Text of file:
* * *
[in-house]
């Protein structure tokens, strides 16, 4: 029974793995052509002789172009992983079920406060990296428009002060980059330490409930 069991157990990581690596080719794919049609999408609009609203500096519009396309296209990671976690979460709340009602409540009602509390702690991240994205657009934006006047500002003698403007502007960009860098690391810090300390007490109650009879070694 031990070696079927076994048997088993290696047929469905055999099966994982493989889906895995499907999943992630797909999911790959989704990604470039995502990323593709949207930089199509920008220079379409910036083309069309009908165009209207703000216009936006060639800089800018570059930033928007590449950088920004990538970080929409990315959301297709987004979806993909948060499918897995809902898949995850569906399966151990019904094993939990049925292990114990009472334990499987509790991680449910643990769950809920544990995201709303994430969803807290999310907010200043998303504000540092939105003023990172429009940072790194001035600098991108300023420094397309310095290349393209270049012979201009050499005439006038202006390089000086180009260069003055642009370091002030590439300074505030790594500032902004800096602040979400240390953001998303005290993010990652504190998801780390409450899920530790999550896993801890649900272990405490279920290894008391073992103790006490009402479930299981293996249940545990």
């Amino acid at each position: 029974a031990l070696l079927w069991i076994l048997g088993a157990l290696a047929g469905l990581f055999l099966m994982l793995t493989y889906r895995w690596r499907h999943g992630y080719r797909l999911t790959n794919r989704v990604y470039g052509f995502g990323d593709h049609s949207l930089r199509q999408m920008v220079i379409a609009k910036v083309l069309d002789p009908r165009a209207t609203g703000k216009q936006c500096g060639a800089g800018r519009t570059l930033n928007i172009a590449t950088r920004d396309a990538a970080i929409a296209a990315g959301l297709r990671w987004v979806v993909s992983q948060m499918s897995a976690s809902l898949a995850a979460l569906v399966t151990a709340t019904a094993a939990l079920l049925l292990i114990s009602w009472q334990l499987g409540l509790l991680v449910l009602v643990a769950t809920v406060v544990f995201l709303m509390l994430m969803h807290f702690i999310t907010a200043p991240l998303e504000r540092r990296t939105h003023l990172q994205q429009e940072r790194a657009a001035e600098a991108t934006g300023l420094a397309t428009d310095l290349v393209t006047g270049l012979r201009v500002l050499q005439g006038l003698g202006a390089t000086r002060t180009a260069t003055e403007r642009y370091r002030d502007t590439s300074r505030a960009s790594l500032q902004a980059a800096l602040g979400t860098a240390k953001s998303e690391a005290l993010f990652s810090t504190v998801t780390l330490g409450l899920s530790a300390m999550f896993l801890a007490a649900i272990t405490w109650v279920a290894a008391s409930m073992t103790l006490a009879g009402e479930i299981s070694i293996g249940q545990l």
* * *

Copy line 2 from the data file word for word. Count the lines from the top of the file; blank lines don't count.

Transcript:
């Protein structure tokens, strides 16, 4: 029974793995052509002789172009992983079920406060990296428009002060980059330490409930 069991157990990581690596080719794919049609999408609009609203500096519009396309296209990671976690979460709340009602409540009602509390702690991240994205657009934006006047500002003698403007502007960009860098690391810090300390007490109650009879070694 031990070696079927076994048997088993290696047929469905055999099966994982493989889906895995499907999943992630797909999911790959989704990604470039995502990323593709949207930089199509920008220079379409910036083309069309009908165009209207703000216009936006060639800089800018570059930033928007590449950088920004990538970080929409990315959301297709987004979806993909948060499918897995809902898949995850569906399966151990019904094993939990049925292990114990009472334990499987509790991680449910643990769950809920544990995201709303994430969803807290999310907010200043998303504000540092939105003023990172429009940072790194001035600098991108300023420094397309310095290349393209270049012979201009050499005439006038202006390089000086180009260069003055642009370091002030590439300074505030790594500032902004800096602040979400240390953001998303005290993010990652504190998801780390409450899920530790999550896993801890649900272990405490279920290894008391073992103790006490009402479930299981293996249940545990």